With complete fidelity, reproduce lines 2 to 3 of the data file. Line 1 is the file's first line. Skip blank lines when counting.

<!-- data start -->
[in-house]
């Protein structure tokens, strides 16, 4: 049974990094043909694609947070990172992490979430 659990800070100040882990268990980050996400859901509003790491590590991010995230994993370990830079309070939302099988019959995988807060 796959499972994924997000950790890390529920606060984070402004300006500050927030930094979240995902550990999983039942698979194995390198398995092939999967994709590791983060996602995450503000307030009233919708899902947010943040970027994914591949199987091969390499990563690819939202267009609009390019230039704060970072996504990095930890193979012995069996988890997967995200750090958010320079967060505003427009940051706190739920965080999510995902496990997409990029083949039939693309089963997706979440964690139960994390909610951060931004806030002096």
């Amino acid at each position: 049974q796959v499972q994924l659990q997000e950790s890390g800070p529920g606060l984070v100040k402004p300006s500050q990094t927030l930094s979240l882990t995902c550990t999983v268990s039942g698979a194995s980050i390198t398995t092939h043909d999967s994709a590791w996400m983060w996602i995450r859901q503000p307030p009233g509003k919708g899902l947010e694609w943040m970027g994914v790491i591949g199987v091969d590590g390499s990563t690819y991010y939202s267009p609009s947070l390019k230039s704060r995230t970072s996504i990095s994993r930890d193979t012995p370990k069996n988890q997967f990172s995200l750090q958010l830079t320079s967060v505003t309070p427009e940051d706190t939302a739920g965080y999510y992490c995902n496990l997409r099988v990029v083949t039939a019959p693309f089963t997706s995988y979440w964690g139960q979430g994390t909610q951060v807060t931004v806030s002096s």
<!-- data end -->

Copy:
């Protein structure tokens, strides 16, 4: 049974990094043909694609947070990172992490979430 659990800070100040882990268990980050996400859901509003790491590590991010995230994993370990830079309070939302099988019959995988807060 796959499972994924997000950790890390529920606060984070402004300006500050927030930094979240995902550990999983039942698979194995390198398995092939999967994709590791983060996602995450503000307030009233919708899902947010943040970027994914591949199987091969390499990563690819939202267009609009390019230039704060970072996504990095930890193979012995069996988890997967995200750090958010320079967060505003427009940051706190739920965080999510995902496990997409990029083949039939693309089963997706979440964690139960994390909610951060931004806030002096």
């Amino acid at each position: 049974q796959v499972q994924l659990q997000e950790s890390g800070p529920g606060l984070v100040k402004p300006s500050q990094t927030l930094s979240l882990t995902c550990t999983v268990s039942g698979a194995s980050i390198t398995t092939h043909d999967s994709a590791w996400m983060w996602i995450r859901q503000p307030p009233g509003k919708g899902l947010e694609w943040m970027g994914v790491i591949g199987v091969d590590g390499s990563t690819y991010y939202s267009p609009s947070l390019k230039s704060r995230t970072s996504i990095s994993r930890d193979t012995p370990k069996n988890q997967f990172s995200l750090q958010l830079t320079s967060v505003t309070p427009e940051d706190t939302a739920g965080y999510y992490c995902n496990l997409r099988v990029v083949t039939a019959p693309f089963t997706s995988y979440w964690g139960q979430g994390t909610q951060v807060t931004v806030s002096s």